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Background

In early September 2015 The Obama Administration has launched College Scorecard. According to the NYTimes this website “does not attempt to rate schools with any kind of grade, but provides information to prospective students and their parents about annual costs, graduation rates and salaries after graduation.”

The goal of this assignment is to work with semistructured data obtained from the web to answer a research question of interest to you (that is, your team) about US colleges using tools and techniques you have learned in the course so far. That is, you will wrangle the data into a format that is usable for your research question, explore it using visualizations and descriptive statistics, and model outcomes of interest to you. However the main goal is visualization.

There are any number of ways to approach this task, there is no one right solution - be as creative as possible. If you want to supplement these data with outside sources, including additional data provided on the College Scorecard website, you’re welcomed to do so. Just be sure to document where the data comes from and why it is included.

Data

Dataset

The specific dataset you will use for this project can be found at https://collegescorecard.ed.gov/data/. The file is called Most recent data 124 MB csv. Click here for a direct link to the dataset.

Codebook

Click here for a direct link to the codebook that contains descriptions of all variables in the dataset. Note that the variables are not listed in the same order in the codebook as they appear in the dataset, so you might need to search for the variable names in the document.

You can find additional information on the data at https://collegescorecard.ed.gov/data/documentation/ as well.

Loading the data

Some tips for loading the dataset:

  1. Use stringsAsFactors = FALSE
  2. Specify NA strings with na.strings = c("NA", "NULL") so that both NA and NULL text strings are viewed as NAs when loaded to R.

Task 1: Visualization

The project is very open ended. You should create some kind of compelling visualization(s) of this data in R. There is no limit on what tools or packages you may use, the only requirement is that code and results must be entirely self contained in your R Markdown file. We will cover interactive visualizations in R using shiny after Fall Break, but you are welcomed to try them out for the project if you feel so inclined. (Note: We’ll have covered them before the final project, so you could wait till then as well.)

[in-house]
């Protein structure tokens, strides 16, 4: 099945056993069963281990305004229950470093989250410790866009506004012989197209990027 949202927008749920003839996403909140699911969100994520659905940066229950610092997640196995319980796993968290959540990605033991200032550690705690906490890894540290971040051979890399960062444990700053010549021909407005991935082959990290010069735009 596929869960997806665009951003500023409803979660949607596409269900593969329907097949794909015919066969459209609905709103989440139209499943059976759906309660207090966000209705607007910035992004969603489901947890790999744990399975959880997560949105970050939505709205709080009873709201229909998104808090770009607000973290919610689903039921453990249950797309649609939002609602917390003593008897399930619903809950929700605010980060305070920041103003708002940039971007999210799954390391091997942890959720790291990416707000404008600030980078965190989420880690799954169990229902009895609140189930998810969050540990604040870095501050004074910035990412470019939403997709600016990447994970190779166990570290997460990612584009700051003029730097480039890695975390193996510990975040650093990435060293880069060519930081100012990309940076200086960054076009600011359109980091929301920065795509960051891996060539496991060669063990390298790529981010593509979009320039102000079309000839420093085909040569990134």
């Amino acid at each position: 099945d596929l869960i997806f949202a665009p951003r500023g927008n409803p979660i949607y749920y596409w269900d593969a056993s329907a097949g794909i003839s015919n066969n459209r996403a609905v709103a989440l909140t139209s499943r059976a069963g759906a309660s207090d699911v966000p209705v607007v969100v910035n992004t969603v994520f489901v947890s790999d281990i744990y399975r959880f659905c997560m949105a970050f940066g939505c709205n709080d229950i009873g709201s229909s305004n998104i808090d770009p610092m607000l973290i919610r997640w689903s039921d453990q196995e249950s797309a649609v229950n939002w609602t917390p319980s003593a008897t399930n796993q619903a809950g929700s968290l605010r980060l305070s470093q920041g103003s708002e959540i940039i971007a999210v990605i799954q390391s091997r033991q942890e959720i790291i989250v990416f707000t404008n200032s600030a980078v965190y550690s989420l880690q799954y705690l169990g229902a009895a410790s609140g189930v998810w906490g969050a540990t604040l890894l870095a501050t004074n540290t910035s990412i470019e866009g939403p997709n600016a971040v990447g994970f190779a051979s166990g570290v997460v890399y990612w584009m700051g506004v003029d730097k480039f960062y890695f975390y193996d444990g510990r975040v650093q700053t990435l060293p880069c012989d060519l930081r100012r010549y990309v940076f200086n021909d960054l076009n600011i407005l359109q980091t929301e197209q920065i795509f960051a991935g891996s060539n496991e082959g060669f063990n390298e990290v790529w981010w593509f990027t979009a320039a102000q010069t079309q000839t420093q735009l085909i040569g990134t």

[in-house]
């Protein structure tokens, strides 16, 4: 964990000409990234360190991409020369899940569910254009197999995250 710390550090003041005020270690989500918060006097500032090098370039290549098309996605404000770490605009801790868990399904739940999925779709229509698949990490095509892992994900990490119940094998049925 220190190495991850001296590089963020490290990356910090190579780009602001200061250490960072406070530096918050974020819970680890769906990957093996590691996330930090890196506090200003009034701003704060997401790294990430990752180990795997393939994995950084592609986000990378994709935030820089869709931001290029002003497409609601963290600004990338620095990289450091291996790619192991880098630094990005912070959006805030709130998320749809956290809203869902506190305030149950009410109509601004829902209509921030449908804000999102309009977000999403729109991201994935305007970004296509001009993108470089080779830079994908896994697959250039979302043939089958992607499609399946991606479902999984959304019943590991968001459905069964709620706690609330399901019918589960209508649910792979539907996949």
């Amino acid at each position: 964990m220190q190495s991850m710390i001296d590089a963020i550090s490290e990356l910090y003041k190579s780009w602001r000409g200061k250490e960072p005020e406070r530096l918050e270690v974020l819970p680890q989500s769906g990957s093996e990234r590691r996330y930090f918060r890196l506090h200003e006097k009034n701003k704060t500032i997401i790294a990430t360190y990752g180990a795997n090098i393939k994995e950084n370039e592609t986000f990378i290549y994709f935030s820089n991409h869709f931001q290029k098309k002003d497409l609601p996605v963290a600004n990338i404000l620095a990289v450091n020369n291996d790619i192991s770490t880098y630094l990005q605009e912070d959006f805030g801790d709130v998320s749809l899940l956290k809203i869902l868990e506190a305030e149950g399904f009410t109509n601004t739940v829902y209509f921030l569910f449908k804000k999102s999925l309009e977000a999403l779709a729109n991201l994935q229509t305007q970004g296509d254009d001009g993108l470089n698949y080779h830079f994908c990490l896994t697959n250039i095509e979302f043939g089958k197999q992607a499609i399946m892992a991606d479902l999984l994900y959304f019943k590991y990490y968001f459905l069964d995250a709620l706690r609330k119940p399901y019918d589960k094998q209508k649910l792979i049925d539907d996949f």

You do not need to use all of the data – in fact, you shouldn’t even attempt to do that! Focusing on only certain variables will be useful. A single high quality visualization will receive a much higher grade than a large number of poor quality visualizations.

The visualization you produce should include another brief write up giving the context of your visualization and why you believe it is compelling.

Task 2: Modeling

Pose one concrete question that can be answered using the modeling tools we have learned about in class, and answer it. Make sure that your research question is clearly stated, the methods you’re using briefly discussed, and conclusions are in context of the data.

Submission, style, and grading

The project is due by class on Thursday, October 8. All work must be pushed to your team’s GitHub repo. The work must include:

  1. Your analysis / write-up: a fully reproducible R Markdown file
  2. Your presentation: also created using R Markdown
  3. A copy of the data file (so that your R Markdown document compiles)
  4. A copy of the codebook (for reference)

You are to complete the assignment as a team. All team members are expected to contribute equally to the completion of this assignment and group assessments will be given at its completion - anyone judged to not have sufficient contributed to the final product will have their grade penalized. While different teams members may have different backgrounds and abilities, it is the responsibility of every team member to understand how and why all code and approaches in the assignment works.

The final products for this assignment are a single R Markdown file (formated to clearly present all of your code and results) as well as a presentation of 10 minutes maximum. Style and format does count for this assignment, so please take the time to make sure everything looks good and your data and code are properly formated.

For this class I will not enforce any particular coding style, however it is important that the code you and your team produces is readable and consistent in its formating. There are several R style guides online, e.g. from Google and from Hadley Wickham. As a group you should decide on what conventions you will use and the entire team should conform to them as much as possible. Some tips:

There is no limit to how many slides you can use, just a time limit (10 minutes total). Each team member must speak during the presentation. Your presentation should not just be an account of everything you tried (“then we did this, then we did this, etc.”), instead it should convey what choices you made, and why, and what you found.